Date
22 September 2019
Hong Kong society is still struggling with its identity more than 20 years after reunification with China. Photo: Reuters
Hong Kong society is still struggling with its identity more than 20 years after reunification with China. Photo: Reuters

Identity crisis is the root of an unhappy Hong Kong

Hong Kong is undeniably one of the world’s wealthiest cities. The jobless rate is a mere 2.8 percent, over half the population lives in government-subsidized flats, healthcare in government hospitals is heavily subsidized, and life expectancy in the city is the highest in the world.

Public transport is cheap compared to cities like New York and London. In addition, elderly people pay just HK$2 per ride. Education is free up to the secondary school level, and tertiary education is generously subsidized by the government.

We live in a free society with a political system that is not fully democratic but democratic enough to have an opposition in a legislature that is made up of directly and indirectly elected members. Our judiciary is independent and we have a free media.

All these factors should make Hong Kong people among the happiest in the world. Yet global surveys regularly show we are among the world’s most miserable people. Last year’s United Nations World Happiness Report showed Hong Kong dropping five places to 76th, lower than countries like Libya and Pakistan.

As usual, Nordic countries such as Finland, Norway, and Denmark were the world’s happiest. In Asia, Taiwan was ranked the happiest, with its position rising from 33 to 26. Singapore was ranked 34. A Gallup International poll last year also found Hong Kong to be the 7th unhappiest place in the world.

Why are Hong Kong people so unhappy when there is no abject poverty here, most people own one or two mobile phones, public holidays are plentiful, and many families can afford foreign domestic helpers and overseas holidays?

Why is it that people seemed happier in the past when many families lived in squatter huts or abysmal first-generation public housing, life expectancy was much shorter, public transport not as efficient, government healthcare not as good, and people had no right to vote?

Democracy advocates insist Beijing’s refusal to allow so-called genuine democracy is largely to blame for widespread discontentment in society. Others say the primary reason is unaffordable housing. Hong Kong has the world’s most expensive property sector, making it impossible for ordinary people to buy homes. Yet others pin the blame on unfairness in the society, which has one of the widest rich-poor gap in the world.

A single reason cannot by itself disillusion an entire society although a combination of unaffordable housing, an unfair society, and the lack of full democracy can do much to fuel unhappiness.

But I believe the root cause of Hong Kong’s unhappiness is lost hope caused by an identity crisis. The society is still struggling with its identity more than 20 years after reunification. “One country, two systems” was supposed to create a separate identity for Hong Kong.

The city would be part of China with a distinct way of life, character, and culture very different from that of the mainland. But as time passed, the line between one country and two systems began to blur.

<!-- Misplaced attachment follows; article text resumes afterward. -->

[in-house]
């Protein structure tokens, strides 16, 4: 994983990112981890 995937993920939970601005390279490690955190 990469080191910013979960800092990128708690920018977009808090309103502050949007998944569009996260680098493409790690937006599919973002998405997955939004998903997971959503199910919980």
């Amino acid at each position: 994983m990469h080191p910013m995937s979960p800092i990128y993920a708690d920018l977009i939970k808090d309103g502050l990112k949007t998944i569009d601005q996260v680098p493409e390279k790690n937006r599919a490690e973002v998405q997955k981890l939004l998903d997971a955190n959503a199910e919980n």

Before reunification, the mainland lagged behind Hong Kong in development, wealth, and stature. This was still the case in the early years after reunification, which enabled Hong Kong to preserve its distinct identity. But China’s rapid rise since then changed the dynamics of one country, two systems.

Beijing became more assertive not only on the world stage but towards Hong Kong. Instead of sticking to the letter of one country, two systems, it blurred the public’s understanding of it with new definitions that one country is above two systems, there cannot be two systems without one country, and that the Basic Law is not Hong Kong’s mini-constitution but a part of China’s constitution.

Hong Kong’s leaders started touting the same mantra, even to the point of suggesting the wholesale use of Putonghua as the teaching language in schools.

China’s new-found wealth not only enabled mainland property companies to compete with local property tycoons but also resulted in mainlanders buying homes here and tourists flooding Hong Kong. Over 50 million mainlanders came last year, changing the very face of Hong Kong.

The increased dynamics of mainland influence in Hong Kong caused a dramatic change in the city’s culture. The government has banned even peaceful discussion of independence, and mocking the national anthem will soon become illegal. Putonghua is now commonplace, as is mainland culture. Cantonese is dying a slow death.

Add to that Beijing’s grand vision of a Greater Bay Area – which includes Hong Kong, Macau, and Guangdong – and the line between one country, two systems will be further blurred regardless of denials by Chief Executive Carrie Lam Cheng Yuet-ngor.

The Greater Bay Area, with its promises of jobs and opportunities, should make Hong Kong people happy but surveys show most young Hong Kong people have no desire to move across the border. This shows a lack of identity. Hong Kong people are torn between being Hong Kong people and being Chinese.

Yes, high property prices, an unfair society which stifles upward mobility, and lack of democracy, can combine to cause unhappiness. But the real root of unhappiness is a lack of hope caused by an identity crisis. People cannot be happy if they lack hope. They cannot be happy if they don’t know who they are, what they want to be, where they are headed, and if their culture and way of life is dying a slow death.

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RC

A Hong Kong-born American citizen who has worked for many years as a journalist in Hong Kong, the USA and London.